Georgia Power shutters local offices

By James Saxton
Times Correspondent

A locked door and an “Office Permanently Closed” sign was not a possibility that DeJarnette Simmons had even considered.

The 20-year-old fry cook had left his newly leased manufactured home on foot more than an hour earlier with cash for a security deposit for an electric power account. But the Georgia Power office to which he walked was dark and locked tight.

The Georgia Power business office at 954 Eagles Landing Parkway in Stockbridge was closed earlier this month, along with about 100 more, as the electric utility realigns its customer service in response to more customers paying online. Photo by James Saxton

“I just can’t believe this, man,” Simmons said, slumping and looking defeated. “We can’t be having this. Now what am I going to do? I can’t walk to Jonesboro. I’ve got to pay them cash. I don’t have no checking account. The lady at the (trailer park) office said, ‘All you have to do is go to that Georgia Power office with your cash.’ Well, it ain’t open. What can I do now?”

Simmons was elated when he learned from a notice on the door that the Publix grocery store across the busy Eagles Landing Parkway was among those accepting cash payments for the electric utility, but crushed again when he learned that it’d cost him $1.50. “I don’t have it. Why they got to get more of my money that I ain’t got? It might as well be $150. I don’t have it. I guess I have no lights until I get my paycheck.”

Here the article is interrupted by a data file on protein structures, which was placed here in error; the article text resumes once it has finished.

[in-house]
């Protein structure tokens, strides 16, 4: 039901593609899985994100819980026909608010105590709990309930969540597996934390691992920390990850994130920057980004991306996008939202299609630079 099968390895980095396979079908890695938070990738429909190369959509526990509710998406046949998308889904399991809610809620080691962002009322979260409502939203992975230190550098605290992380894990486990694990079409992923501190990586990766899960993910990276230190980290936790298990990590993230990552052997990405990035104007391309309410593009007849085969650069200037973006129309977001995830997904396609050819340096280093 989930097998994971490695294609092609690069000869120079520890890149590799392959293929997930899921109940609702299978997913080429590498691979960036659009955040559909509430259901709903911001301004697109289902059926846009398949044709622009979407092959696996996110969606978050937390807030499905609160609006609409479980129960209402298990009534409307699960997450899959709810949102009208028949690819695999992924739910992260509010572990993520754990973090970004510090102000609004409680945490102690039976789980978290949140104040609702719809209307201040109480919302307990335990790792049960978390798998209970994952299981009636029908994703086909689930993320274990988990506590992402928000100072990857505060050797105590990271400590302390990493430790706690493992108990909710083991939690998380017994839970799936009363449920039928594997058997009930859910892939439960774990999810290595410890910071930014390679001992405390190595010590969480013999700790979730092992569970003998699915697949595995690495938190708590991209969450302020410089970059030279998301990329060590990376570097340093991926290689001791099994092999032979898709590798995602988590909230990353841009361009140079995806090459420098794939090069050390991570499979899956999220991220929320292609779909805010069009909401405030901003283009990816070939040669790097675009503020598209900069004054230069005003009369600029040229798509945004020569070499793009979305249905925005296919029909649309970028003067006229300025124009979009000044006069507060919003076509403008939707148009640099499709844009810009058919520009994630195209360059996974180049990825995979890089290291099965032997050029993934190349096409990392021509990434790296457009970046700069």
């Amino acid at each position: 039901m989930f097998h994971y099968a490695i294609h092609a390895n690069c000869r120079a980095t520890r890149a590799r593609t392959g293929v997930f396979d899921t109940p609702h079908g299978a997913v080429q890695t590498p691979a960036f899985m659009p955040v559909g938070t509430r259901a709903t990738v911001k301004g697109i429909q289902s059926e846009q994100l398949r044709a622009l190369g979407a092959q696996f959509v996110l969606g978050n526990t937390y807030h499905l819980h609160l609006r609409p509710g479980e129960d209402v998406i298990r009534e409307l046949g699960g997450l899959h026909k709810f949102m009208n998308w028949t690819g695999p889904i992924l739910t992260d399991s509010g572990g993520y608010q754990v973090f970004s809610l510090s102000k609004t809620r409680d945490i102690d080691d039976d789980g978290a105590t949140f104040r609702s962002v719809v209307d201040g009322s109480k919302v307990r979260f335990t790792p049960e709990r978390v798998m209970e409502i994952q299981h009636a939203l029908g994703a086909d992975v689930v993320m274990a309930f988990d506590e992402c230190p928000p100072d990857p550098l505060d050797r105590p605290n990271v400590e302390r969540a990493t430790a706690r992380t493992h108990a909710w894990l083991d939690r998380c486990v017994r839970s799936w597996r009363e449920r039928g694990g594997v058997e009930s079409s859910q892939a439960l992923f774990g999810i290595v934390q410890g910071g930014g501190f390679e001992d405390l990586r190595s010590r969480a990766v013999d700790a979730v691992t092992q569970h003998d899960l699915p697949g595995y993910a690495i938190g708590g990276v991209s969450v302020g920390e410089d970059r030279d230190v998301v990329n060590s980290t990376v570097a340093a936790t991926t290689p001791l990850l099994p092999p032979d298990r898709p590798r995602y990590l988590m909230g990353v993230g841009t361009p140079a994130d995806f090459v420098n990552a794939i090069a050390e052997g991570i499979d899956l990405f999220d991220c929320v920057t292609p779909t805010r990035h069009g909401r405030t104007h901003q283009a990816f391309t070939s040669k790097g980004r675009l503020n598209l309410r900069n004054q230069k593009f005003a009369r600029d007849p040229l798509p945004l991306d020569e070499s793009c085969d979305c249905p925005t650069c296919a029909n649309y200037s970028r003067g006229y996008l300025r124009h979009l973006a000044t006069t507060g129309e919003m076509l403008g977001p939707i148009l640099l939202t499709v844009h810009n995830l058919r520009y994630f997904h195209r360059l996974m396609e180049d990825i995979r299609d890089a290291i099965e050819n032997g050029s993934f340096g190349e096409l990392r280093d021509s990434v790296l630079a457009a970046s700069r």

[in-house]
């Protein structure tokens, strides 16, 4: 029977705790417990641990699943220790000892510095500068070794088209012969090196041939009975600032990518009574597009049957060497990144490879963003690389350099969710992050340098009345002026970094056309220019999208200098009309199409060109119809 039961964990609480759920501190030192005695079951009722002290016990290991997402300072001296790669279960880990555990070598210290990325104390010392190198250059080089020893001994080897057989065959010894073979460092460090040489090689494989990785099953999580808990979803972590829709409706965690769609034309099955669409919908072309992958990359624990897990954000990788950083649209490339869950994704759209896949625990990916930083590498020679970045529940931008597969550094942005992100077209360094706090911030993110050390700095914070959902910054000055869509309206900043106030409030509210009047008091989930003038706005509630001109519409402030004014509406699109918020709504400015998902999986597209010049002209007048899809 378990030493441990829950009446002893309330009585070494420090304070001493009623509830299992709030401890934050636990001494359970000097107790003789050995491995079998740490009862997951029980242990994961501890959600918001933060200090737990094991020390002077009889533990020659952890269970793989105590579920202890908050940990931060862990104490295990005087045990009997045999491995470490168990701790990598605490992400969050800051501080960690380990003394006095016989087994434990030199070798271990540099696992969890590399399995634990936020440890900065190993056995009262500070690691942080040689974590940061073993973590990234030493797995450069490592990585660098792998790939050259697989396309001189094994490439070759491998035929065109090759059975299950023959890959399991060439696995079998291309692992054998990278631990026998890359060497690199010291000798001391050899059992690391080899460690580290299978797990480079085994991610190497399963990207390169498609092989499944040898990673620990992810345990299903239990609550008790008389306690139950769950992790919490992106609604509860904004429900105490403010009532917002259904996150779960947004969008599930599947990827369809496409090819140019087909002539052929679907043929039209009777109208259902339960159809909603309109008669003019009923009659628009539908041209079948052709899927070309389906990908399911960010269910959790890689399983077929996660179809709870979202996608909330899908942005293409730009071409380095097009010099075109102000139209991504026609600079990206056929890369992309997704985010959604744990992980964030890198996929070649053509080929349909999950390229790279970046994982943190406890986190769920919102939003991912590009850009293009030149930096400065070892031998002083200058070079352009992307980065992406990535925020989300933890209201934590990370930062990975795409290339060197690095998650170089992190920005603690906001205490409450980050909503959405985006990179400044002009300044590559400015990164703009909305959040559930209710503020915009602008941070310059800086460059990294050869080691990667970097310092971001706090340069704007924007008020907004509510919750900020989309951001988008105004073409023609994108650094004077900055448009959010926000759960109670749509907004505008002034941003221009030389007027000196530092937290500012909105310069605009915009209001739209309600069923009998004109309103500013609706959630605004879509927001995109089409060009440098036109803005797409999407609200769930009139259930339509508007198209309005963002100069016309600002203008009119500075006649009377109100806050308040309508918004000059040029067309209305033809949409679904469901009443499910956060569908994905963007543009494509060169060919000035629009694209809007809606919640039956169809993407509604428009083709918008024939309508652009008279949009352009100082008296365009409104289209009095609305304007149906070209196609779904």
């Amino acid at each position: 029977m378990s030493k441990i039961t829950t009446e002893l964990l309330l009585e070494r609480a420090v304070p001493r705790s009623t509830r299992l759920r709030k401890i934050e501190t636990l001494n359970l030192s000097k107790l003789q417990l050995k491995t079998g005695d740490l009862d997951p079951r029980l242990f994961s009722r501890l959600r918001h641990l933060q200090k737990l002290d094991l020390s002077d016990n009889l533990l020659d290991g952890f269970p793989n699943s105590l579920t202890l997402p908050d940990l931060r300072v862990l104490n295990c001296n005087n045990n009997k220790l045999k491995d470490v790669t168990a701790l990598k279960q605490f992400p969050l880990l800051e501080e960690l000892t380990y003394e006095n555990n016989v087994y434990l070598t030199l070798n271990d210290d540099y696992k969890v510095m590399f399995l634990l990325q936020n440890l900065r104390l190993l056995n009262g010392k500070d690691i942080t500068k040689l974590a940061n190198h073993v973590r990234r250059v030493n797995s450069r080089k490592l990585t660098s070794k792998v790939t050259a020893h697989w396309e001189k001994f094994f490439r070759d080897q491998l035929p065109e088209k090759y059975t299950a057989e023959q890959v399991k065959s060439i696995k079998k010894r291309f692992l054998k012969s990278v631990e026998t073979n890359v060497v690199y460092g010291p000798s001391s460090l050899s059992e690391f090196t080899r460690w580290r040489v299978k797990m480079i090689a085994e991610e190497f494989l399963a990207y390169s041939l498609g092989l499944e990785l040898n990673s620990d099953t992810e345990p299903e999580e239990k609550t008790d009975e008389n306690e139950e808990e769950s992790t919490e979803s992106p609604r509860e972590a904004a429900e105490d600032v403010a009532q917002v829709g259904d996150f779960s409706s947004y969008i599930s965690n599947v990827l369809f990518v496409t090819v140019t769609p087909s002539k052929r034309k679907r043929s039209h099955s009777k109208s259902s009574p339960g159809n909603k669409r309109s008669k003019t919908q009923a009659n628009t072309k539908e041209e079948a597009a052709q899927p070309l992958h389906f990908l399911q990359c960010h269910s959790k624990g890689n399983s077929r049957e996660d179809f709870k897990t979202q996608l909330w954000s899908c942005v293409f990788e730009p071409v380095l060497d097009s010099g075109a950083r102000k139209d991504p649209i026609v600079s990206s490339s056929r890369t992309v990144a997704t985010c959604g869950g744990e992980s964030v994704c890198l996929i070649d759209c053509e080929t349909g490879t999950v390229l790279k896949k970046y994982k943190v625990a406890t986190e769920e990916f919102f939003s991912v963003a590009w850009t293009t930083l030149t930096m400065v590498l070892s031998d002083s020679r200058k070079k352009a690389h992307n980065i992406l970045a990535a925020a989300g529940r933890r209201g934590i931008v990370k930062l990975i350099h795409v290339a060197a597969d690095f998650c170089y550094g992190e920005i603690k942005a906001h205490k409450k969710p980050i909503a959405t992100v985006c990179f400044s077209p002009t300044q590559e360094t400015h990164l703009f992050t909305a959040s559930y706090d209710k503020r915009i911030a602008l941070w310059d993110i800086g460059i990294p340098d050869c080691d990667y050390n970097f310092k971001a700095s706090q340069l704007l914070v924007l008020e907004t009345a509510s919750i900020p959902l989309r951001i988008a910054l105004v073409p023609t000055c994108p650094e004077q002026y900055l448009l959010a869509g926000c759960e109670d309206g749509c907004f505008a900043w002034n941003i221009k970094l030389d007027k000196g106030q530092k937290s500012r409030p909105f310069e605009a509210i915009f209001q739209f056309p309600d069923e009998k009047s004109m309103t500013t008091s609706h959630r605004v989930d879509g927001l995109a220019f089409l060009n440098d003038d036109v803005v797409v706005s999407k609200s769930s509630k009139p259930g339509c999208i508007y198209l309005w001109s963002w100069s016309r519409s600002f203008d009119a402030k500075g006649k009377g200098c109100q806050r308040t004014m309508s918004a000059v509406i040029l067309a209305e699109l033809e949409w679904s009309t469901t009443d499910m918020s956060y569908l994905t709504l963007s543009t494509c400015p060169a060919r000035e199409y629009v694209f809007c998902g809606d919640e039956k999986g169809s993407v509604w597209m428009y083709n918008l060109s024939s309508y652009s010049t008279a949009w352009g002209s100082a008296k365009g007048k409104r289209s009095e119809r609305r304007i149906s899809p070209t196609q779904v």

Similar problems are doubtless hitting home with other customers, too. Georgia Power has closed its business offices in Stockbridge and McDonough, along with over 100 business offices statewide, leaving open its 27 busiest business offices in major cities across the state.

At the same time, the electric utility – which serves more than a quarter million customers in south metro Atlanta – said it is nearly doubling the number of locations for bill payment in grocery stores and other spots.

Now the three closest offices for tasks such as paying a deposit, picking up a meter, showing a lease or dropping off construction or easement documents, are the Jonesboro office at 119 Smith St., 13.1 miles from the McDonough Square; the South DeKalb office at 4995 Flat Shoals Pkwy., Decatur, 16.6 miles; and the Forest Park office at 752 Main St., 18 miles.

The changes will result in about 270 job cuts by year-end, the company said, adding that most affected employees can apply for other jobs at the company of about 8,000 employees statewide.

With the migration of many customers to online bill payments and automatic monthly payments – which now account for more than half of all transactions – the Atlanta-based utility said the moves will cut costs to keep rates competitive.

“These changes will better allow us to meet the changing needs of our customers,” said Georgia Power media relations manager Jacob Hawkins, “and provide them with world-class service at the lowest possible rates.”